Malaysia has strong credit ratings in international financial markets and its pub. lic and private companies have no difficulty accessing funds. Malaysia's medium and long-term foreign debt is expected to stand at $24.0 billion at the end of 1994, about 20 percent of GDP. Malaysia's debt service ratio declined from a peak of 18.9 percent of gross export earnings in 1986 to 5.7 percent in 1993. 5. Significant Barriers To U.S. Exports
Import Tariffs on Tobacco: To encourage greater use of local tobacco in cigarettes and to maintain high domestic leaf prices, the government levies heavy import tariffs. The present import duty for unmanufactured tobacco is RM50 ($20) per kilogram, plus five percent ad valorem. While this policy reduces leaf imports, the greatest impact appears to affect the cheaper, lower quality leaf from suppliers other than the United States. Since the duty on imported leaf tobacco does not vary by quality, it is more economical to import high-grade U.S. leaf to blend with domestic tobacco. In 1992, the government first proposed an import quota for flue-cured tobacco. Although, Malaysia manages the quota rather liberally, cigarette manusacturers are forced to buy up all the locally produced tobacco which is generally considered to be very low quality. Cigarettes are taxed at a rate of RM162 ($64.8) per kilogram.
Duties On High Value Food Products: Duties for processed and high value products, such as canned fruit, snack-foods, and many other processed foods, range between 20 and 30 percent. In the 1994 budget, import duties on most fresh fruit and food items were reduced to between 10 and 30 percent. The abolition or reduction in duties for numerous other food products announced in the 1995 budget should have a positive impact on imports of items such as tree nuts, citrus fruit, dairy, live. stock and poultry products.
Plastic Resins: In December 1993, tariffs were increased for a five year period from 2 to 30 percent (for non-ASEAN countries) and from 1 to 15 percent (for ASEAN countries) on plastic resins. In 1994, when tariff protection alone did not provide the amount of protection desired, the government instituted a licensing system for plastic resins to give protection to the domestic industry for a five year period. U.S. firms utilizing resins in their manufacturing process have complained the system limits their ability to source the products they want and has resulted in significant price hikes. U.S. manufacturers of resins say their ability to sell to Malaysia has been sharply curbed. The government says it has implemented a transparent form of protection for a specific period of time and will review the situation regularly.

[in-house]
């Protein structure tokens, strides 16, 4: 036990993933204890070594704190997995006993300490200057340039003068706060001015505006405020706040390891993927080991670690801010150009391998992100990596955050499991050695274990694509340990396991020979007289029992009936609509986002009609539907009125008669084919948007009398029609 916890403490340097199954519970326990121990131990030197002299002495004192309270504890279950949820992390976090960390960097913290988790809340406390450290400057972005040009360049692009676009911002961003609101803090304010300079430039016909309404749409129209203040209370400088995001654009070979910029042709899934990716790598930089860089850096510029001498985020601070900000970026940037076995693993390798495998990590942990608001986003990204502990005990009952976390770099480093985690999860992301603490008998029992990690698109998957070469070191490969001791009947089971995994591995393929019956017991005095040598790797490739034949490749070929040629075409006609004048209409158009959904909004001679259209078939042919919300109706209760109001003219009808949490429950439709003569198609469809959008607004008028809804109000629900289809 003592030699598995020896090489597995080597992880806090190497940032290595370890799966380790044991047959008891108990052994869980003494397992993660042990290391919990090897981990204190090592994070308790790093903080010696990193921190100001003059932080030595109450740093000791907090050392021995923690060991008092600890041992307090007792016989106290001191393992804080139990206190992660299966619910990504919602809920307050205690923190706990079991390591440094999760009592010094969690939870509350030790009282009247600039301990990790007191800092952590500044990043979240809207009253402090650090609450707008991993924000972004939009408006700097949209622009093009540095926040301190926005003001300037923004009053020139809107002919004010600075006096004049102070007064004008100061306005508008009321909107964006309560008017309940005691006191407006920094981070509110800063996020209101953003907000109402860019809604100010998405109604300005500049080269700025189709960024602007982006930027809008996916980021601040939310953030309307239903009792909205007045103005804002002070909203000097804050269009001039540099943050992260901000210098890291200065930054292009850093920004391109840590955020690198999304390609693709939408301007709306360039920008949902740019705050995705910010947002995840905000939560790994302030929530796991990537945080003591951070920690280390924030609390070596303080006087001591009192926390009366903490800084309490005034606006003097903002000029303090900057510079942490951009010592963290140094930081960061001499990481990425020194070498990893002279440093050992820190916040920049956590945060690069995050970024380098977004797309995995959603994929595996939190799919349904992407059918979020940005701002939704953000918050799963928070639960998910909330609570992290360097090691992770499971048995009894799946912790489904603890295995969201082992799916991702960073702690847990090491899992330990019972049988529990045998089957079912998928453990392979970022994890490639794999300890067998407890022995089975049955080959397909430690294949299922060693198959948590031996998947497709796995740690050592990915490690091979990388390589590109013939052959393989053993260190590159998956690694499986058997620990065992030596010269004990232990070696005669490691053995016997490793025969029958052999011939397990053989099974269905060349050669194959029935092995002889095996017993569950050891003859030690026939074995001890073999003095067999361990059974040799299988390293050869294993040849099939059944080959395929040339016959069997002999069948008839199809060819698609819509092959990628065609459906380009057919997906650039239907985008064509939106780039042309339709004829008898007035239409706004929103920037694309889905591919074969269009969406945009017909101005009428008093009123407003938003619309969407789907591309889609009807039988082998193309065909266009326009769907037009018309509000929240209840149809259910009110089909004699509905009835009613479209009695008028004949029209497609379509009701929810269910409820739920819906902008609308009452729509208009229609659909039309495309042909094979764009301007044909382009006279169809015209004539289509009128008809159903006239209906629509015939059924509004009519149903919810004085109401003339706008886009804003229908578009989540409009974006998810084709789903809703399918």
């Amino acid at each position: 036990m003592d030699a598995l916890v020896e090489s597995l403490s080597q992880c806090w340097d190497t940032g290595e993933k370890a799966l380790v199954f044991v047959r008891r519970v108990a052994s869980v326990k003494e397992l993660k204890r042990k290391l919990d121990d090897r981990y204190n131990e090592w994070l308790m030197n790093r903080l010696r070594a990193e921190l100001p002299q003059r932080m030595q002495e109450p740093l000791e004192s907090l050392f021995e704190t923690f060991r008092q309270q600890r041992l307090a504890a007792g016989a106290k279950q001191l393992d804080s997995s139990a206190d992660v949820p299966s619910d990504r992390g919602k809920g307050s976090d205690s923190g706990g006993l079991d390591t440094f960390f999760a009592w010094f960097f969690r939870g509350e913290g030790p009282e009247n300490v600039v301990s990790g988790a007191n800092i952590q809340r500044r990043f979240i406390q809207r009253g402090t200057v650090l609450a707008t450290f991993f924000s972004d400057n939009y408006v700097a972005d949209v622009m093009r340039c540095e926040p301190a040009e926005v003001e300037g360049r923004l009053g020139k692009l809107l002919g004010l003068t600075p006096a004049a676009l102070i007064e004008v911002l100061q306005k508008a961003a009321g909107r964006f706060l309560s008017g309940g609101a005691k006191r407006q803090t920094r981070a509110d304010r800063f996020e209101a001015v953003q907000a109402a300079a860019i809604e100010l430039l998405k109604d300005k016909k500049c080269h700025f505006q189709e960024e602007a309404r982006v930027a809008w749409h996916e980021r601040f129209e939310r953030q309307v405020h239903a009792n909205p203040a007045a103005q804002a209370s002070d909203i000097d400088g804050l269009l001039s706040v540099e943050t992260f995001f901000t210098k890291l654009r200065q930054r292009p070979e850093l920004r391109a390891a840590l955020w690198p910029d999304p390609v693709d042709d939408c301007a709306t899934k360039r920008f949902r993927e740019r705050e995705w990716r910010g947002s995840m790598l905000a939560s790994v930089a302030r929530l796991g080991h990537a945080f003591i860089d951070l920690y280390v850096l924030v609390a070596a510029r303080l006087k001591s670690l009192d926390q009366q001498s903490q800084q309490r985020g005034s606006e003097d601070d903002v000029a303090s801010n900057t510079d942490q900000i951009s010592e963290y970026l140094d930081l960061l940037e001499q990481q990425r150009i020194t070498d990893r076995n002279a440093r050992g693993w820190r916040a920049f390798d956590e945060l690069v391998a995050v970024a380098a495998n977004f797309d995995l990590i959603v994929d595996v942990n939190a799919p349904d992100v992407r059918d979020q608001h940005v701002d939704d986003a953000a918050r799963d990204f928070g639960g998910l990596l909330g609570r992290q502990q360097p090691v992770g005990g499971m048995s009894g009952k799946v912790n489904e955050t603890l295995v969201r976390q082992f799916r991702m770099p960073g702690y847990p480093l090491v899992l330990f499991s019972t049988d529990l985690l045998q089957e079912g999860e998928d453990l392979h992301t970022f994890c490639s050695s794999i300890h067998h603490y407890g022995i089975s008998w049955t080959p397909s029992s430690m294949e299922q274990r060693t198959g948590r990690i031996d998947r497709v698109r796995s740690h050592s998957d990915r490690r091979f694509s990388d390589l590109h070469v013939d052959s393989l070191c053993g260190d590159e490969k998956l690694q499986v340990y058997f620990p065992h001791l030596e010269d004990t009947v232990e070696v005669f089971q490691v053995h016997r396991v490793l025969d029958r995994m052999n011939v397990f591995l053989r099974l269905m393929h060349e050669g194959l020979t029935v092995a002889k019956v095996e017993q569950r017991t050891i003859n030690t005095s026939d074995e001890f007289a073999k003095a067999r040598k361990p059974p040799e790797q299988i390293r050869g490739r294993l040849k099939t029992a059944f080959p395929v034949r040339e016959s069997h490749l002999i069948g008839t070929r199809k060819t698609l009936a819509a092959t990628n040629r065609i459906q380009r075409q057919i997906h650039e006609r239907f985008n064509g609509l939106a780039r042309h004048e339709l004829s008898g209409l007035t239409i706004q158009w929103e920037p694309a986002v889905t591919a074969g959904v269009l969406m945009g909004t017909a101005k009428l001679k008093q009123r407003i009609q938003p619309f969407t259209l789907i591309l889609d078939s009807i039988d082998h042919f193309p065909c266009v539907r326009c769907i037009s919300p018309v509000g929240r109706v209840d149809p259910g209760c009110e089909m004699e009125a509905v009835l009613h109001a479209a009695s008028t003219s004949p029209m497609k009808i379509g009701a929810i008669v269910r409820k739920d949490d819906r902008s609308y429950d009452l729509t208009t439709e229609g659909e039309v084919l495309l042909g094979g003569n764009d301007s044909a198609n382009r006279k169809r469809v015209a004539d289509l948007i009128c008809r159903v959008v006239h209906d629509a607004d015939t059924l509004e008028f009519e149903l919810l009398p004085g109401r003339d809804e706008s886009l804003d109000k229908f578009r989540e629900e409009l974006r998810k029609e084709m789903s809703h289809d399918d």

Protective Tariffs for Kraftpaper: In April 1994 the government raised tariffs on imported kraftpaper (used in making cardboard boxes) to between 20 and 30 percent, depending on the category. These tariff increases are to be phased out over a maximum of five years and are subject to review every two years. Following this action local manufacturers have raised prices three times, affecting U.S. firms using cardboard boxes for packing their export products. U.S. suppliers of kraftpaper to Malaysia have complained that they are losing sales.
High Import Duties On Alcoholic Beverages: For the first time in many years the tariffs on all alcoholic beverages remain unchanged in both the 1994 and 1995 budg. ets. Duties of wine and beer remain at RM228 ($91.2) per decaliter and RM74 ($29.6) per decaliter respectively.
Ban on Imports of Chicken Parts: In 1983, the government effectively closed Pe. ninsular Malaysia to imports of chicken parts by ceasing to issue veterinary import permits. The ban was implemented because the European Economic Community al. legedly was dumping chicken parts into the Malaysian market. Until January of 1991, the East Malaysian states of Sabah and Sarawak maintained separate import regimes for poultry products which permitted the import of U.S. chicken. Now, however, similar bans have been implemented in those states as well. Since the implementation of the ban, a significant domestic poultry industry has developed and Malaysia now exports relatively large quantities of live poultry and poultry meat to countries such as Singapore and Japan. Although import licenses are still required, import duties for poultry and poultry products were abolished in the 1995 budget and Malaysia has committed to opening its market to a modest import quota under the Uruguay Round of the GATT.
Rice Import Policy: Because subsidized local production satisfies only part of domestic demand, the National Rice Authority (Lembaga Padi Negara or LPN), as the sole legal importer, brings in substantial quantities of rice. Purchases generally are made on a government-to-government basis, which places private U.S. suppliers at a considerable disadvantage. A proposal to "corporatize" LPN is still being considered after years of debate.
Import Licenses: Malaysia makes limited use of import licensing. In the few sectors subject to licenses, i.e., requiring approved permits, U.S. exports have not been significantly impaired. Some technical licenses (e.g., for electrical products and telephone equipment) exist, but they are administered fairly and do not appear to constitute nontariff barriers.